No, this post is not about a hike or an adventure outdoors. I wish it was. This is about something I’ve been going through for a very long time, and I’m ready to share my story.
Our longtime readers may remember when I got shingles on the Appalachian Trail in 2013. Well, I never regained my health. Since then and still to this day, I’ve seen dozens of doctors spanning the entire country, from New York City to Palo Alto.
Debilitating fatigue is my main symptom. Headaches, neck pain, buzzing sensations, poor sleep, muscle and joint pain, chemical and mold sensitivity, and other unpleasantries occur daily. My blood work always comes back near normal. Doctors are stumped.
The first round of medical professionals tended to arrive at simple conclusions. During sub-10 minute appointments, some told me to wait it out. Others told me to drink more water, to take extra vitamin D, or implied that depression was the cause of my problems. I’m frustrated, but definitely not depressed. Some doctors admitted they didn’t know what was wrong and sent me to specialists. I had to wait over six months for an appointment with some of these experts, but even they were unable to help.
My energy level remained low. It was stuck at 35% of normal.
We both woke earlier than normal on the morning of our wedding day. We were nervous about being the center of attention, and apprehensive but hopeful that everyone would have a good time at our non-traditional wedding. The good news is that we weren’t worried at all about marrying each other!
After some breakfast, it was time to get ready for the ceremony. Chris had it easy. He dunked his head in Maroon Creek, rustled his hands through his hair and called it done. Lili and Cindy took more time and care doing Anna’s hair up. They even added in a few white flowers.
Chris’s suit had been hanging in the van to keep it wrinkle-free. When Chris saw it, he decided to change into his wedding outfit right there in the van since it had more headroom than our ultralight tent!
Anna slipped her dress on near the creek in the privacy of the trees. As we mentioned in our previous post, there had been a lot of rain the last few days. Today was as clear as could be and we were thrilled. The whole group happily applied sunscreen.
We then all left the Silver Queen Campground and headed up to the Maroon Bells amphitheater for the ceremony. Chris’s sister Becky played Wild Mountain Thyme on the concertina as we walked down the path into the amphitheater with our parents.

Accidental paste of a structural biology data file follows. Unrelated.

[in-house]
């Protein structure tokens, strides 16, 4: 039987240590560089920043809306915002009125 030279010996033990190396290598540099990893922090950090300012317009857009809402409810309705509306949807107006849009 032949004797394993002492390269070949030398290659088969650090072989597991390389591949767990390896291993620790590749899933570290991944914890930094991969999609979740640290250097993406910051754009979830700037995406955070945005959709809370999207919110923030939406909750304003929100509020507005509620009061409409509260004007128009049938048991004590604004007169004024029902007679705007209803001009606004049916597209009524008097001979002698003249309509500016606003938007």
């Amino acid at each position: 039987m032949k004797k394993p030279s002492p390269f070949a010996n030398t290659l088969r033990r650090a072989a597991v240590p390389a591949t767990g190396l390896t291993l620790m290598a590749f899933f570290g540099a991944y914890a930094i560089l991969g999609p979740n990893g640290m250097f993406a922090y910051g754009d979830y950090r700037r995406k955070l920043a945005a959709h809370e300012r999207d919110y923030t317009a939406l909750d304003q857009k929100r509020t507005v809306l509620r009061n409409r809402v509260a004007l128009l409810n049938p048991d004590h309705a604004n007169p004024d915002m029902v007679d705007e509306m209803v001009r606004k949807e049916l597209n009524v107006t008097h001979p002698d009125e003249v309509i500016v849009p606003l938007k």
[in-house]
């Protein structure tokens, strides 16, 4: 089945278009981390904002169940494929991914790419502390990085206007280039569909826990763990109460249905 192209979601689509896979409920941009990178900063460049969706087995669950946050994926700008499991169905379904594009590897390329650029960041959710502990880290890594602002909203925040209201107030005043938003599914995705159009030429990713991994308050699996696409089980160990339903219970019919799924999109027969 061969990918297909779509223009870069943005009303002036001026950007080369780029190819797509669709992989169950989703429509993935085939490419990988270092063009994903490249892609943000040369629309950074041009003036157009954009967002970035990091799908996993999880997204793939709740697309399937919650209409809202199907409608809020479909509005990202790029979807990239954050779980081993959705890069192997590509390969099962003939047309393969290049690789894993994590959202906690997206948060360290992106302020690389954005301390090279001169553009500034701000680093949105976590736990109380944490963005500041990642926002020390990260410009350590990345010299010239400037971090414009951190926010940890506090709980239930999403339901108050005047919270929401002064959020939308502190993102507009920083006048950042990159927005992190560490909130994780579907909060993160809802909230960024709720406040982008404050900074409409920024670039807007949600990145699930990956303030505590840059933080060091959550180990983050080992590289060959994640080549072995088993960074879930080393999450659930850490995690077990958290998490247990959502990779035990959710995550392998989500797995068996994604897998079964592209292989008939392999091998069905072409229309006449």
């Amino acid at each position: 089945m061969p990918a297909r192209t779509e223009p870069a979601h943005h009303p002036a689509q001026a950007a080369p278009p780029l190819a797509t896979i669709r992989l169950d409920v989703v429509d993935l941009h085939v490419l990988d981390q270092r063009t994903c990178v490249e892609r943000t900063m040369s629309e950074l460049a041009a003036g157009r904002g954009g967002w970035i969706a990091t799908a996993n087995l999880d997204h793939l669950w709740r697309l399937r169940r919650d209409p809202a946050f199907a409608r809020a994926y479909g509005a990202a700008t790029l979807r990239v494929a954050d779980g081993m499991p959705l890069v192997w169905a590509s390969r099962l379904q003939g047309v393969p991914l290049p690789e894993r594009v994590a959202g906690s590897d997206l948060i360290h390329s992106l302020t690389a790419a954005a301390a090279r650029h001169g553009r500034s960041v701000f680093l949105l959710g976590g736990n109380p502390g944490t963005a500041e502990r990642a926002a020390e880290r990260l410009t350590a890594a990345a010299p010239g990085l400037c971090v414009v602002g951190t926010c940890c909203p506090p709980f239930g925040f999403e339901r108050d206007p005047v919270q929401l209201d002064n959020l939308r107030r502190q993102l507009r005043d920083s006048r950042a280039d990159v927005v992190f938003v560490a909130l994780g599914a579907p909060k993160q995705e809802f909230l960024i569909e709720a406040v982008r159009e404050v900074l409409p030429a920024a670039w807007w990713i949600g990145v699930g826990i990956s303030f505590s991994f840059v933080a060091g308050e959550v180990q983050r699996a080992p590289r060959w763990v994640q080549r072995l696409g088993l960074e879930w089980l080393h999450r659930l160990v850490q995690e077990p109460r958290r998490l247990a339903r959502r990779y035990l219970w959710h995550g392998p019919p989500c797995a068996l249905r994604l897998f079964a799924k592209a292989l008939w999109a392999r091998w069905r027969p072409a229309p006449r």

We love the outdoors and we love each other, so it seemed logical to have a camping wedding. Over the past year we have been planning a three-day wedding celebration near Maroon Bells and Aspen, Colorado. Two days before our guests were due to arrive, we loaded up a big rental cargo van with all sorts of camping equipment and wedding items we had carefully collected from thrift stores, consignment stores, and Craigslist. Our drive to Aspen took us through some stunning mountains. We were tired when we arrived so we set up camp, ate a quick dinner, and fell fast asleep.
The next morning, still groggy, we heard a deep voice outside our tent say “Anna and Chris.” Anna started to unzip the tent, dreading that a ranger would bring us some sort of bad news about the group of campsites we’d reserved months ago. “Anna and Chris” came the call again just as she tossed the rain fly to the side. It was Mags and Stu! They had also come up a few days early to do some backpacking in the area and had decided to see if we had arrived yet. So wonderful to wake to old friends smiling down on you.
Soon we were up and running errands: securing additional campsites, buying groceries, ordering flowers, etc. At the grocery store, we (Cheep Cheep too!) were thrilled to meet Smokey Bear. We think he was excited to learn about our camping wedding too, though he is a pretty chill sort of bear, so it’s hard to tell.
On Thursday afternoon our friends and family started arriving and setting up camp at the Silver Queen Campground in White River National Forest. It’s a spectacular car camping site with Maroon Creek rushing past a few steps from the campsites, towering red-hued cliffs, aspens quaking in the breeze, and the Maroon Bell peaks visible in the distance if you stand in the right spot.